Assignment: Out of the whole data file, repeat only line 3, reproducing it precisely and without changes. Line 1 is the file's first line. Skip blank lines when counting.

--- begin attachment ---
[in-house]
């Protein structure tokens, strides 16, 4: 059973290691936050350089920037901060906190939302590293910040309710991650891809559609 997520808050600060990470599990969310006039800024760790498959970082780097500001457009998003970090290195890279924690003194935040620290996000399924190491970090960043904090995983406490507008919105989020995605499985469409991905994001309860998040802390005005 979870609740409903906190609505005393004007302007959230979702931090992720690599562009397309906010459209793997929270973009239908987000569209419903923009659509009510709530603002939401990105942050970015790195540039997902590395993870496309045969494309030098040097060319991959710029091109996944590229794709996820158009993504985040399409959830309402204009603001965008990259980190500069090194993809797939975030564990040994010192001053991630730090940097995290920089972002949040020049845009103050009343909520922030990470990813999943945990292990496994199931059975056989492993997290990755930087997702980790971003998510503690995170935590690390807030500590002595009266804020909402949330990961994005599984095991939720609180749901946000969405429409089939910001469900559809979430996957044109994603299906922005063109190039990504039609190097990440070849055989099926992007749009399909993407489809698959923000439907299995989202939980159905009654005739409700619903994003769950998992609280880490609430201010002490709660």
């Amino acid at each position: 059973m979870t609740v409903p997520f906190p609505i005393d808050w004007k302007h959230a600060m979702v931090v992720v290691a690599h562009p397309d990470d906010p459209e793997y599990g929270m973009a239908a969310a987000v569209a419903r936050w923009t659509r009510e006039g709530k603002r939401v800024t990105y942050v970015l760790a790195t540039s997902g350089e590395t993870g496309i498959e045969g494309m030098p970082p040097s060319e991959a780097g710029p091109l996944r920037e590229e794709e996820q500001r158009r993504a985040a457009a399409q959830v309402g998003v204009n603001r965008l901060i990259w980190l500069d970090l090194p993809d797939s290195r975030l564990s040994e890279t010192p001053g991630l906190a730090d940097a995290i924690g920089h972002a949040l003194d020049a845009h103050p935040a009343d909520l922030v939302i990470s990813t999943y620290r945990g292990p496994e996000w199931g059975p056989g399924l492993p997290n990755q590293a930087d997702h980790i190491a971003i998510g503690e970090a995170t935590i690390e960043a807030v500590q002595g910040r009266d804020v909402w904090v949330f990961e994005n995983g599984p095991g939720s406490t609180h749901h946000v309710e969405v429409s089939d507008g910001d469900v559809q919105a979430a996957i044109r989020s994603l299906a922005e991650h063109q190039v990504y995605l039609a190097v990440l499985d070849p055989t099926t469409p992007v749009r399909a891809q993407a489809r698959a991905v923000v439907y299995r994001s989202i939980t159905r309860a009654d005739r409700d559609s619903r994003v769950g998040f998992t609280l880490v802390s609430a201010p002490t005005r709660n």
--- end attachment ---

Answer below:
């Amino acid at each position: 059973m979870t609740v409903p997520f906190p609505i005393d808050w004007k302007h959230a600060m979702v931090v992720v290691a690599h562009p397309d990470d906010p459209e793997y599990g929270m973009a239908a969310a987000v569209a419903r936050w923009t659509r009510e006039g709530k603002r939401v800024t990105y942050v970015l760790a790195t540039s997902g350089e590395t993870g496309i498959e045969g494309m030098p970082p040097s060319e991959a780097g710029p091109l996944r920037e590229e794709e996820q500001r158009r993504a985040a457009a399409q959830v309402g998003v204009n603001r965008l901060i990259w980190l500069d970090l090194p993809d797939s290195r975030l564990s040994e890279t010192p001053g991630l906190a730090d940097a995290i924690g920089h972002a949040l003194d020049a845009h103050p935040a009343d909520l922030v939302i990470s990813t999943y620290r945990g292990p496994e996000w199931g059975p056989g399924l492993p997290n990755q590293a930087d997702h980790i190491a971003i998510g503690e970090a995170t935590i690390e960043a807030v500590q002595g910040r009266d804020v909402w904090v949330f990961e994005n995983g599984p095991g939720s406490t609180h749901h946000v309710e969405v429409s089939d507008g910001d469900v559809q919105a979430a996957i044109r989020s994603l299906a922005e991650h063109q190039v990504y995605l039609a190097v990440l499985d070849p055989t099926t469409p992007v749009r399909a891809q993407a489809r698959a991905v923000v439907y299995r994001s989202i939980t159905r309860a009654d005739r409700d559609s619903r994003v769950g998040f998992t609280l880490v802390s609430a201010p002490t005005r709660n």